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Copy of Graphic Organizer to Create a DBQ Paragraph

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by

Molly Burke

on 16 October 2013

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Transcript of Copy of Graphic Organizer to Create a DBQ Paragraph

Figure out what the question is asking you.
Is it general or more precise or detailed?
Depending on what the question is, the topic
sentence will be either general or detailed. Your topic sentence is the first thing your audience reads! It should let the reader know what's up and exactly what you are going to talk about!
Now you shouldn't give everything away though so say the basic concepts that you will talk about in your paragraph but don't explain them. That's the point of your paragraph!
Another tip is to start very broad,
then hone in with your fantastic
basic concepts! This is the part where after your first claim and evidence you should explain why the evidence relates to the claim.

Now after your first claim with evidence and explanation, its time to talk about the next and last concept you mentioned in your topic sentence. Do the same steps but just with a different concept! After completing all your claims, evidence, and explanations it's time to wrap it up!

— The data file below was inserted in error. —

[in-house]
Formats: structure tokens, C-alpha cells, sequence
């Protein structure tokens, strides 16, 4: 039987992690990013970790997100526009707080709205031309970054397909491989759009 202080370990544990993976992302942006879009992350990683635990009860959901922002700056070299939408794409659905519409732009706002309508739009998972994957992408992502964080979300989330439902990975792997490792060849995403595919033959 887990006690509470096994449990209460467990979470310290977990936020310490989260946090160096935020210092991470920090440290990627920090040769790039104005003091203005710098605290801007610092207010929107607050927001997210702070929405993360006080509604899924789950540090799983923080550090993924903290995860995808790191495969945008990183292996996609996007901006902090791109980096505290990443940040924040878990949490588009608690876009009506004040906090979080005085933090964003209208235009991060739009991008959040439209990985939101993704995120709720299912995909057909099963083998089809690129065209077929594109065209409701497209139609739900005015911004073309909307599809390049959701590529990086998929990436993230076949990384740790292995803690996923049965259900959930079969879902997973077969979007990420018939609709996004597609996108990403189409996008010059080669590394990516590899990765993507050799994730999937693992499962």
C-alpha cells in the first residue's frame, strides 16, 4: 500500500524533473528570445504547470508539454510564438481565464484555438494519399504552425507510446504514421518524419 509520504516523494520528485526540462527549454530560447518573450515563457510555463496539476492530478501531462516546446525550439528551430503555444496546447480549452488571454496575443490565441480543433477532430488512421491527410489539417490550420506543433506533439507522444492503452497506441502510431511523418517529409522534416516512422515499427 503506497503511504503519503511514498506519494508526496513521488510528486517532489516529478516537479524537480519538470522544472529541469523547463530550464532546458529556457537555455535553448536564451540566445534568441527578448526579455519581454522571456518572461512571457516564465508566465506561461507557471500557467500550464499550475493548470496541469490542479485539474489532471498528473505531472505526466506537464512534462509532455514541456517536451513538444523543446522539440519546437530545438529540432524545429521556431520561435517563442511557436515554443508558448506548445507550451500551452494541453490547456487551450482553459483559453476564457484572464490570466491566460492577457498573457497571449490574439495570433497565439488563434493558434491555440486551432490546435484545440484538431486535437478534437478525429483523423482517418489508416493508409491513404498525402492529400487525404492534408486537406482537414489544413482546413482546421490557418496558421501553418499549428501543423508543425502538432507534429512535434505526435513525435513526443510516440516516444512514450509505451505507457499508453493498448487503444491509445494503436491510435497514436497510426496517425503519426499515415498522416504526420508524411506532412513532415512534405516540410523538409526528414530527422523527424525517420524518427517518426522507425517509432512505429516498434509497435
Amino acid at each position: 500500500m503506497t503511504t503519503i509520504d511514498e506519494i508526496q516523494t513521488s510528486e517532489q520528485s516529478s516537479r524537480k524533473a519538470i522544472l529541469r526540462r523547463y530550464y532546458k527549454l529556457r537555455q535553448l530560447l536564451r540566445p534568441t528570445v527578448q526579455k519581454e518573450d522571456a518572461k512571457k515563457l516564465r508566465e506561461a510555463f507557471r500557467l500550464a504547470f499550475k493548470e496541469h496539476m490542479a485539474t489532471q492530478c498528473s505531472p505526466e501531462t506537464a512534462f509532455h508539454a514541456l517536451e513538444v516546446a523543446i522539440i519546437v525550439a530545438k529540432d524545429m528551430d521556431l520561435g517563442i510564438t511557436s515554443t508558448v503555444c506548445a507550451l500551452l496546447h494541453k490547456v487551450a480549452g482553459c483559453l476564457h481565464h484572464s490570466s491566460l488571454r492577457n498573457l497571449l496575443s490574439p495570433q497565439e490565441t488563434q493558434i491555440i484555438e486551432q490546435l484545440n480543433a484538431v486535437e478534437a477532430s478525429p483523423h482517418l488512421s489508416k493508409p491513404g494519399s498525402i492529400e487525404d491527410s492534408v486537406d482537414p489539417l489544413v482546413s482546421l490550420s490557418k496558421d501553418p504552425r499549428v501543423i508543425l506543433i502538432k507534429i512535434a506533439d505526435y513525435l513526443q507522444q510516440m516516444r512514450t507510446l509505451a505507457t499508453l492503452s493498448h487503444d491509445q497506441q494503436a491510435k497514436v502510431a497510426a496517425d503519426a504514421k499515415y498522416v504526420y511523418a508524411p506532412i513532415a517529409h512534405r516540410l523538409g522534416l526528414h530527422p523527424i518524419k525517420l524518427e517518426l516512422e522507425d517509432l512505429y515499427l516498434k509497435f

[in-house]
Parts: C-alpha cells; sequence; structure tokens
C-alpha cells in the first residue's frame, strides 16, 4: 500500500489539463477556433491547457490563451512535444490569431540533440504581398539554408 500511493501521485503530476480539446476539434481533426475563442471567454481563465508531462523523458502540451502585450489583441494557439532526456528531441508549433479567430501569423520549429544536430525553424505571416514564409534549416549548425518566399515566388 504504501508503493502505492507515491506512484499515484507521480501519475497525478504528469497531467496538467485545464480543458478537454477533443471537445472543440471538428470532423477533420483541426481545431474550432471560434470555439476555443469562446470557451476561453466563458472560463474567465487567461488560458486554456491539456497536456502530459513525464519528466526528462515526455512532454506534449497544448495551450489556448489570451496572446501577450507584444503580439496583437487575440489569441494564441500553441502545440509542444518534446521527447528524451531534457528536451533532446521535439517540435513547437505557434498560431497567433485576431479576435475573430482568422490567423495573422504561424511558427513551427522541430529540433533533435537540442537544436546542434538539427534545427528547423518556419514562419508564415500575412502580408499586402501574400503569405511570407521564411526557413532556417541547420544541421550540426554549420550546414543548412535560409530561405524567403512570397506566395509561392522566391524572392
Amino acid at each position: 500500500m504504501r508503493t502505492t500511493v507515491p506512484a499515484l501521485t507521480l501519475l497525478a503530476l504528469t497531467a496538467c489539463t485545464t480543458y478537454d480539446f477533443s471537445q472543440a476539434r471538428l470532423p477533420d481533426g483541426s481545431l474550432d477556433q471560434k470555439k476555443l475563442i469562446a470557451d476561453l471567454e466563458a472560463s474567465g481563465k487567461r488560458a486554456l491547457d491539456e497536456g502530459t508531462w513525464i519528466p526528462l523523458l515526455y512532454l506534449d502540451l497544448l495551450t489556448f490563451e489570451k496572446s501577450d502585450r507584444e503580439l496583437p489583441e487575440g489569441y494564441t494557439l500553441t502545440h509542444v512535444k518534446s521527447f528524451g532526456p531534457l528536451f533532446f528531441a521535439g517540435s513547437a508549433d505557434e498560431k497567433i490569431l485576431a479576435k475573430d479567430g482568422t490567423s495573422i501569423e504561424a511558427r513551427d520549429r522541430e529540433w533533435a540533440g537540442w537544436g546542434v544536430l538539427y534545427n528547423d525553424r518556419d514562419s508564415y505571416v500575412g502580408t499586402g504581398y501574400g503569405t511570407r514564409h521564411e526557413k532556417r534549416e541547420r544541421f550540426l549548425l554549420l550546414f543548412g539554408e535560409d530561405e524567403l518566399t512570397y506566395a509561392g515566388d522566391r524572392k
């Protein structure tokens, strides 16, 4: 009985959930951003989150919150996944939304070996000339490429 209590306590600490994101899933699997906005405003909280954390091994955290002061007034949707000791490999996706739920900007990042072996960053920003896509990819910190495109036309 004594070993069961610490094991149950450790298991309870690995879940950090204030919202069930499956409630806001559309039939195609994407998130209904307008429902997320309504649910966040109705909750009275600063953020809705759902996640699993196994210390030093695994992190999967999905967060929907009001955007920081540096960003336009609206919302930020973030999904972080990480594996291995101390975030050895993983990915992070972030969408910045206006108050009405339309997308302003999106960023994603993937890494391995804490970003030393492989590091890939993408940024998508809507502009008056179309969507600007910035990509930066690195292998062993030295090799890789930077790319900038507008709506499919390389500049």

A great way to make your paragraph sound awesome is to use transitions!
A conclusion is a great time to through in a "in brief" or even a "in the final analysis"!
Your conclusion should be like a topic sentence by stated your basic concepts that answer your question but it shouldn't be stated in the same way. DBQ Paragraph Graphic Organizer Helping YOU write one awesome paragraph! Explanation Topic Sentence First! Conclusion Claim it up! Claim it up! TIP! Hey! So heads up! In your topic sentence, you should state the three "claims" you are going to talk about in the order of which you talk about them! Alright so. Introduce your first claim by maybe giving some background. Then exclaim your claim! State what you think! Now you may need some proof.... So remember those concepts or rather "claims" in your topic sentence? Now it's time to use them! Evidence To give some proof to support your first claim you should use a CITED quote from a reliable document or source as your evidence.
Try to "couch" your quote by just slipping it in the middle of a sentence. That doesn't mean saying, "And the proof is..."
No! It means talking about where you got the quote from and maybe whats happening in the document the quote is from. TIP! To cite, try putting the name of the document in parentheses after your quote like this (Document X) Hey! You've got a great paragraph!
Just make sure you don't have any GUM errors and make sure it flows nicely. A great way to check is reading it aloud and checking with a friend!
So congratulations!
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